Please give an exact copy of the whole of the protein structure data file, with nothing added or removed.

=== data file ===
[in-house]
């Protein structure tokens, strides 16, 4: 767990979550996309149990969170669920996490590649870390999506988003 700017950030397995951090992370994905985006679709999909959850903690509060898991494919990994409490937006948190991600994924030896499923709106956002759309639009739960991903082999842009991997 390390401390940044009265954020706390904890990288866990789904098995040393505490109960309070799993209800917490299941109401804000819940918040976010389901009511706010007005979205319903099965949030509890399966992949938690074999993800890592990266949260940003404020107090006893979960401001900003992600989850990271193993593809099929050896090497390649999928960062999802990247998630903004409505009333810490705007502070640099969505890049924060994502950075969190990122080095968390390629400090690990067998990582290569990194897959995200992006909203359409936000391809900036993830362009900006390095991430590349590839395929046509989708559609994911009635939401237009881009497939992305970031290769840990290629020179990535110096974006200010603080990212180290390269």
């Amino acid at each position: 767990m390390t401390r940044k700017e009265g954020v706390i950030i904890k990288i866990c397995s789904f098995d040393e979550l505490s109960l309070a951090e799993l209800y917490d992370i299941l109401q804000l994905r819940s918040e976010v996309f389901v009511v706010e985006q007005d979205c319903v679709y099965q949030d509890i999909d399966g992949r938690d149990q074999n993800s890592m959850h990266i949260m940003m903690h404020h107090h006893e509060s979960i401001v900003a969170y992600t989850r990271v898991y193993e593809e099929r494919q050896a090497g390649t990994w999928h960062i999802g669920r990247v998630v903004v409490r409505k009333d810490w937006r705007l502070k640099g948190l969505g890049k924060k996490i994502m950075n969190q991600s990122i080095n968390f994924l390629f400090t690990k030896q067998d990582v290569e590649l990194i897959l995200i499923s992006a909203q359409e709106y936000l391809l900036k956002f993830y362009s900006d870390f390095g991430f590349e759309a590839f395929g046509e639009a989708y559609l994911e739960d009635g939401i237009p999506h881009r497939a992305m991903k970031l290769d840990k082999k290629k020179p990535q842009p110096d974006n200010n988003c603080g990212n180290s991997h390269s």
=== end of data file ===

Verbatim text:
[in-house]
């Protein structure tokens, strides 16, 4: 767990979550996309149990969170669920996490590649870390999506988003 700017950030397995951090992370994905985006679709999909959850903690509060898991494919990994409490937006948190991600994924030896499923709106956002759309639009739960991903082999842009991997 390390401390940044009265954020706390904890990288866990789904098995040393505490109960309070799993209800917490299941109401804000819940918040976010389901009511706010007005979205319903099965949030509890399966992949938690074999993800890592990266949260940003404020107090006893979960401001900003992600989850990271193993593809099929050896090497390649999928960062999802990247998630903004409505009333810490705007502070640099969505890049924060994502950075969190990122080095968390390629400090690990067998990582290569990194897959995200992006909203359409936000391809900036993830362009900006390095991430590349590839395929046509989708559609994911009635939401237009881009497939992305970031290769840990290629020179990535110096974006200010603080990212180290390269």
């Amino acid at each position: 767990m390390t401390r940044k700017e009265g954020v706390i950030i904890k990288i866990c397995s789904f098995d040393e979550l505490s109960l309070a951090e799993l209800y917490d992370i299941l109401q804000l994905r819940s918040e976010v996309f389901v009511v706010e985006q007005d979205c319903v679709y099965q949030d509890i999909d399966g992949r938690d149990q074999n993800s890592m959850h990266i949260m940003m903690h404020h107090h006893e509060s979960i401001v900003a969170y992600t989850r990271v898991y193993e593809e099929r494919q050896a090497g390649t990994w999928h960062i999802g669920r990247v998630v903004v409490r409505k009333d810490w937006r705007l502070k640099g948190l969505g890049k924060k996490i994502m950075n969190q991600s990122i080095n968390f994924l390629f400090t690990k030896q067998d990582v290569e590649l990194i897959l995200i499923s992006a909203q359409e709106y936000l391809l900036k956002f993830y362009s900006d870390f390095g991430f590349e759309a590839f395929g046509e639009a989708y559609l994911e739960d009635g939401i237009p999506h881009r497939a992305m991903k970031l290769d840990k082999k290629k020179p990535q842009p110096d974006n200010n988003c603080g990212n180290s991997h390269s």